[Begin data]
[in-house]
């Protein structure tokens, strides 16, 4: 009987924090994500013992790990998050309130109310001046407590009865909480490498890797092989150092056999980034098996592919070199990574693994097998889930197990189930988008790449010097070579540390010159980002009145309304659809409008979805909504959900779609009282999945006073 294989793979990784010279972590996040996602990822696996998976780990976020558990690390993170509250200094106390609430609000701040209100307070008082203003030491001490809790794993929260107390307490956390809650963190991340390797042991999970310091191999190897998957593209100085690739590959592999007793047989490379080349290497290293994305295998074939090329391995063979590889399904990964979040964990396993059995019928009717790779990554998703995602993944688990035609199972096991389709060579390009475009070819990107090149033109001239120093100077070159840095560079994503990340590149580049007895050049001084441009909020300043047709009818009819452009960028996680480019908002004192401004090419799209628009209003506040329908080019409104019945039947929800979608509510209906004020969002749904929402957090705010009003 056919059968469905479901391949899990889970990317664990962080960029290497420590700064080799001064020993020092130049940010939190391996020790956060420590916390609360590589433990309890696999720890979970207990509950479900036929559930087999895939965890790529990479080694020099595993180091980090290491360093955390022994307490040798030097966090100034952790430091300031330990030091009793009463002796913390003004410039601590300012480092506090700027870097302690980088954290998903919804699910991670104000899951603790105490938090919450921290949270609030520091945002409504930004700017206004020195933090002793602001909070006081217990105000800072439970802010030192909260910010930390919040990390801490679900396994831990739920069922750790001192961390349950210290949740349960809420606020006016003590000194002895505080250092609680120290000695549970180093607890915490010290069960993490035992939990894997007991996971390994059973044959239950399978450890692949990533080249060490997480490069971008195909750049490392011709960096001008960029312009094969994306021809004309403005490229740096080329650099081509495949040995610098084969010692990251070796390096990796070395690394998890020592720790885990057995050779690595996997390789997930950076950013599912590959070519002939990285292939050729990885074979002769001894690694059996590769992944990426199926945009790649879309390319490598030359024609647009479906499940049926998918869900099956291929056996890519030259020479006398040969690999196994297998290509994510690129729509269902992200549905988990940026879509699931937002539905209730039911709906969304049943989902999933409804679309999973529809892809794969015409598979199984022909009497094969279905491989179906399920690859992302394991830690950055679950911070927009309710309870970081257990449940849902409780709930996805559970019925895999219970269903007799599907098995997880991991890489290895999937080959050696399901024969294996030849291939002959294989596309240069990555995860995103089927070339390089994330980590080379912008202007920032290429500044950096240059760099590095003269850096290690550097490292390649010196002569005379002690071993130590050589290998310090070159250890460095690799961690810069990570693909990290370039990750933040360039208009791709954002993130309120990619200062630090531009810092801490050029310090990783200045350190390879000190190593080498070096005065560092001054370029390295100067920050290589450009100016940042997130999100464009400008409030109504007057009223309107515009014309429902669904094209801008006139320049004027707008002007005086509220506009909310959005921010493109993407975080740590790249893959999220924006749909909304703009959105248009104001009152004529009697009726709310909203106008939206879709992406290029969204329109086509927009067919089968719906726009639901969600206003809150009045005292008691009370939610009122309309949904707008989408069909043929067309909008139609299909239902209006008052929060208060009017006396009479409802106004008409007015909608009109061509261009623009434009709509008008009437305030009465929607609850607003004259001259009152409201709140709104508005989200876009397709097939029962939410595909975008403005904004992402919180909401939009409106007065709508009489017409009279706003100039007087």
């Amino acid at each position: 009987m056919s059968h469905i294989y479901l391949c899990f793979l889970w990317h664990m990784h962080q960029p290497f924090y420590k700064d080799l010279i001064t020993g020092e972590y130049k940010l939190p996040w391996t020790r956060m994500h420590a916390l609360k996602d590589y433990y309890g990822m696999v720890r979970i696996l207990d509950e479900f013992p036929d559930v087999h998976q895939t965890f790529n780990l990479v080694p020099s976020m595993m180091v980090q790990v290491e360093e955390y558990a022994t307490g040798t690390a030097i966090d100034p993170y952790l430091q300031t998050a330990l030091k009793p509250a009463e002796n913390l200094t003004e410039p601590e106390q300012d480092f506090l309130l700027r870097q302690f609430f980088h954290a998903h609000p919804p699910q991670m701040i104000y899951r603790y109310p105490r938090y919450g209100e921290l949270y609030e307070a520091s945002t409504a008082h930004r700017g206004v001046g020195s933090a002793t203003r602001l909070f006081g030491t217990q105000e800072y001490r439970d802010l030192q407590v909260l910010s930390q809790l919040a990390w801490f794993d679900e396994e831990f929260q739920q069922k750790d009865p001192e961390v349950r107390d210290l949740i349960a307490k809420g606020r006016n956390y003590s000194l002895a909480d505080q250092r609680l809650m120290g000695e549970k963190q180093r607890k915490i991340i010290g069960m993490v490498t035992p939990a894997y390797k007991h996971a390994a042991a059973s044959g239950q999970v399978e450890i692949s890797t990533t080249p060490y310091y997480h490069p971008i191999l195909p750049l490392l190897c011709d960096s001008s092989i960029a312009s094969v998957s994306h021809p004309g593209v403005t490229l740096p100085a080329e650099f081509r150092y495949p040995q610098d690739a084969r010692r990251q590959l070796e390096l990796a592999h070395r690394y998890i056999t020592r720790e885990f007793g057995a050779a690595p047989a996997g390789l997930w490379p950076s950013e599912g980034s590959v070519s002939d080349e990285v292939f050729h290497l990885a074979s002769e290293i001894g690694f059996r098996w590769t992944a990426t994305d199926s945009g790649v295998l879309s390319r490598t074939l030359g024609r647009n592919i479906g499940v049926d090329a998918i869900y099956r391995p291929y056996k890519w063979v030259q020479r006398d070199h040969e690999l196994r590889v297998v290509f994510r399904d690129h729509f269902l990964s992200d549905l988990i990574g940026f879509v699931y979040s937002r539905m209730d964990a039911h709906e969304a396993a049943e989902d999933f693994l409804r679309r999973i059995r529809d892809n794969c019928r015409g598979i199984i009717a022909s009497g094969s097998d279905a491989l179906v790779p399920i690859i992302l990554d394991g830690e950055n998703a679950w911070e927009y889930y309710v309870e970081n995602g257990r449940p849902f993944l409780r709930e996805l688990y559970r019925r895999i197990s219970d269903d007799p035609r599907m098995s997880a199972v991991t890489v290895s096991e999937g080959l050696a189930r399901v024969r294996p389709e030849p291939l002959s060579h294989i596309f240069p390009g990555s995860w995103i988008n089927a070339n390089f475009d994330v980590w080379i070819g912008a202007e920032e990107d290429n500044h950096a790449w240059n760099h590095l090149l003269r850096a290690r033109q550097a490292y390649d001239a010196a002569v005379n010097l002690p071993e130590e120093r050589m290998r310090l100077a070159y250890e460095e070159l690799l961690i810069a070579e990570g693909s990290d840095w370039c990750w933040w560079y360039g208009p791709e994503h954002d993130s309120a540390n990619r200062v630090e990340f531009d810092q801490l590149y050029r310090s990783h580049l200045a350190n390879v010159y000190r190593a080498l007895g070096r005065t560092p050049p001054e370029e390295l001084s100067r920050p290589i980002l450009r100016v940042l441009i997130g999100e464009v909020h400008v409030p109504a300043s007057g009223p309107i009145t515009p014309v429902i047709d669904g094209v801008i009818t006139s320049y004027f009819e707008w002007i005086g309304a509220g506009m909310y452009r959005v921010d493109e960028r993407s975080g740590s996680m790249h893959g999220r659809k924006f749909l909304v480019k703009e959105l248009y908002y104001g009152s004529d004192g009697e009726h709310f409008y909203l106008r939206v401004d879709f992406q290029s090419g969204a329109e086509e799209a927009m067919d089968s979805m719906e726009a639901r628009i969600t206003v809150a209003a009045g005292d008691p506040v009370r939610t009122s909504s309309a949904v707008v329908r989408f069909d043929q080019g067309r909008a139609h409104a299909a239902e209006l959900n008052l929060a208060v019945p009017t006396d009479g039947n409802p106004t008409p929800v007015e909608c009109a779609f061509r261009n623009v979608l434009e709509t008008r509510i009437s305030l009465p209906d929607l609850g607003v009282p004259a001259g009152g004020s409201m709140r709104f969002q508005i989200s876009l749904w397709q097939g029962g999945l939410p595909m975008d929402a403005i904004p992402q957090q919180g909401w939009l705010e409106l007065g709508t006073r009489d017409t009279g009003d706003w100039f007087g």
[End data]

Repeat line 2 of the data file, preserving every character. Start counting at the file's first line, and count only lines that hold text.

């Protein structure tokens, strides 16, 4: 009987924090994500013992790990998050309130109310001046407590009865909480490498890797092989150092056999980034098996592919070199990574693994097998889930197990189930988008790449010097070579540390010159980002009145309304659809409008979805909504959900779609009282999945006073 294989793979990784010279972590996040996602990822696996998976780990976020558990690390993170509250200094106390609430609000701040209100307070008082203003030491001490809790794993929260107390307490956390809650963190991340390797042991999970310091191999190897998957593209100085690739590959592999007793047989490379080349290497290293994305295998074939090329391995063979590889399904990964979040964990396993059995019928009717790779990554998703995602993944688990035609199972096991389709060579390009475009070819990107090149033109001239120093100077070159840095560079994503990340590149580049007895050049001084441009909020300043047709009818009819452009960028996680480019908002004192401004090419799209628009209003506040329908080019409104019945039947929800979608509510209906004020969002749904929402957090705010009003 056919059968469905479901391949899990889970990317664990962080960029290497420590700064080799001064020993020092130049940010939190391996020790956060420590916390609360590589433990309890696999720890979970207990509950479900036929559930087999895939965890790529990479080694020099595993180091980090290491360093955390022994307490040798030097966090100034952790430091300031330990030091009793009463002796913390003004410039601590300012480092506090700027870097302690980088954290998903919804699910991670104000899951603790105490938090919450921290949270609030520091945002409504930004700017206004020195933090002793602001909070006081217990105000800072439970802010030192909260910010930390919040990390801490679900396994831990739920069922750790001192961390349950210290949740349960809420606020006016003590000194002895505080250092609680120290000695549970180093607890915490010290069960993490035992939990894997007991996971390994059973044959239950399978450890692949990533080249060490997480490069971008195909750049490392011709960096001008960029312009094969994306021809004309403005490229740096080329650099081509495949040995610098084969010692990251070796390096990796070395690394998890020592720790885990057995050779690595996997390789997930950076950013599912590959070519002939990285292939050729990885074979002769001894690694059996590769992944990426199926945009790649879309390319490598030359024609647009479906499940049926998918869900099956291929056996890519030259020479006398040969690999196994297998290509994510690129729509269902992200549905988990940026879509699931937002539905209730039911709906969304049943989902999933409804679309999973529809892809794969015409598979199984022909009497094969279905491989179906399920690859992302394991830690950055679950911070927009309710309870970081257990449940849902409780709930996805559970019925895999219970269903007799599907098995997880991991890489290895999937080959050696399901024969294996030849291939002959294989596309240069990555995860995103089927070339390089994330980590080379912008202007920032290429500044950096240059760099590095003269850096290690550097490292390649010196002569005379002690071993130590050589290998310090070159250890460095690799961690810069990570693909990290370039990750933040360039208009791709954002993130309120990619200062630090531009810092801490050029310090990783200045350190390879000190190593080498070096005065560092001054370029390295100067920050290589450009100016940042997130999100464009400008409030109504007057009223309107515009014309429902669904094209801008006139320049004027707008002007005086509220506009909310959005921010493109993407975080740590790249893959999220924006749909909304703009959105248009104001009152004529009697009726709310909203106008939206879709992406290029969204329109086509927009067919089968719906726009639901969600206003809150009045005292008691009370939610009122309309949904707008989408069909043929067309909008139609299909239902209006008052929060208060009017006396009479409802106004008409007015909608009109061509261009623009434009709509008008009437305030009465929607609850607003004259001259009152409201709140709104508005989200876009397709097939029962939410595909975008403005904004992402919180909401939009409106007065709508009489017409009279706003100039007087």